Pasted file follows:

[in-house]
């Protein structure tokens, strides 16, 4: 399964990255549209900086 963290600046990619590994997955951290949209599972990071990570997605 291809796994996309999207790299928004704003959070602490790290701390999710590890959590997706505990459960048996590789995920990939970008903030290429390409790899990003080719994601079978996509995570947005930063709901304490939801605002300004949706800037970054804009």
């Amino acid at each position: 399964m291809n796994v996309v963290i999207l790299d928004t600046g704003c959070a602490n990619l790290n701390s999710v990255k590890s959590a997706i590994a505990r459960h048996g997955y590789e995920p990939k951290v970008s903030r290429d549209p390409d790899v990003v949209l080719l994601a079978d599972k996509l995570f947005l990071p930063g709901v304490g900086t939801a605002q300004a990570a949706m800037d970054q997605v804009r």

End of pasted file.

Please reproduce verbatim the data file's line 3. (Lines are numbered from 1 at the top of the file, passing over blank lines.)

């Amino acid at each position: 399964m291809n796994v996309v963290i999207l790299d928004t600046g704003c959070a602490n990619l790290n701390s999710v990255k590890s959590a997706i590994a505990r459960h048996g997955y590789e995920p990939k951290v970008s903030r290429d549209p390409d790899v990003v949209l080719l994601a079978d599972k996509l995570f947005l990071p930063g709901v304490g900086t939801a605002q300004a990570a949706m800037d970054q997605v804009r």